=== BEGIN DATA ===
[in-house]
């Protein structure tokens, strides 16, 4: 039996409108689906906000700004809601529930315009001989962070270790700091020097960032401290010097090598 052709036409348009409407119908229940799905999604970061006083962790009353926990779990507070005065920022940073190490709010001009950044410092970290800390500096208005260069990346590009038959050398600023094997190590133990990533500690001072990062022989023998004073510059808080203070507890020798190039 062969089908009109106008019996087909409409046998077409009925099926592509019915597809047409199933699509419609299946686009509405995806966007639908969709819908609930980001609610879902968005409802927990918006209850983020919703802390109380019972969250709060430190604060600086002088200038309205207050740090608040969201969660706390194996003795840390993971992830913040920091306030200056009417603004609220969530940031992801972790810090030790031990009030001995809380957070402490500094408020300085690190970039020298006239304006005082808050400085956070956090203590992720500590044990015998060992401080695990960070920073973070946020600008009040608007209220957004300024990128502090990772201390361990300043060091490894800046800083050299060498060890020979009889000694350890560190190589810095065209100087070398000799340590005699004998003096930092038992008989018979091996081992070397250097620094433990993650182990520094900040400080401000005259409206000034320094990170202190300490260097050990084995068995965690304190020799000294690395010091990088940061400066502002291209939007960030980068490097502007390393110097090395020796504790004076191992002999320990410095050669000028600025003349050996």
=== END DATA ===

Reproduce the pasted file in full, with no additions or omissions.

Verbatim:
[in-house]
């Protein structure tokens, strides 16, 4: 039996409108689906906000700004809601529930315009001989962070270790700091020097960032401290010097090598 052709036409348009409407119908229940799905999604970061006083962790009353926990779990507070005065920022940073190490709010001009950044410092970290800390500096208005260069990346590009038959050398600023094997190590133990990533500690001072990062022989023998004073510059808080203070507890020798190039 062969089908009109106008019996087909409409046998077409009925099926592509019915597809047409199933699509419609299946686009509405995806966007639908969709819908609930980001609610879902968005409802927990918006209850983020919703802390109380019972969250709060430190604060600086002088200038309205207050740090608040969201969660706390194996003795840390993971992830913040920091306030200056009417603004609220969530940031992801972790810090030790031990009030001995809380957070402490500094408020300085690190970039020298006239304006005082808050400085956070956090203590992720500590044990015998060992401080695990960070920073973070946020600008009040608007209220957004300024990128502090990772201390361990300043060091490894800046800083050299060498060890020979009889000694350890560190190589810095065209100087070398000799340590005699004998003096930092038992008989018979091996081992070397250097620094433990993650182990520094900040400080401000005259409206000034320094990170202190300490260097050990084995068995965690304190020799000294690395010091990088940061400066502002291209939007960030980068490097502007390393110097090395020796504790004076191992002999320990410095050669000028600025003349050996």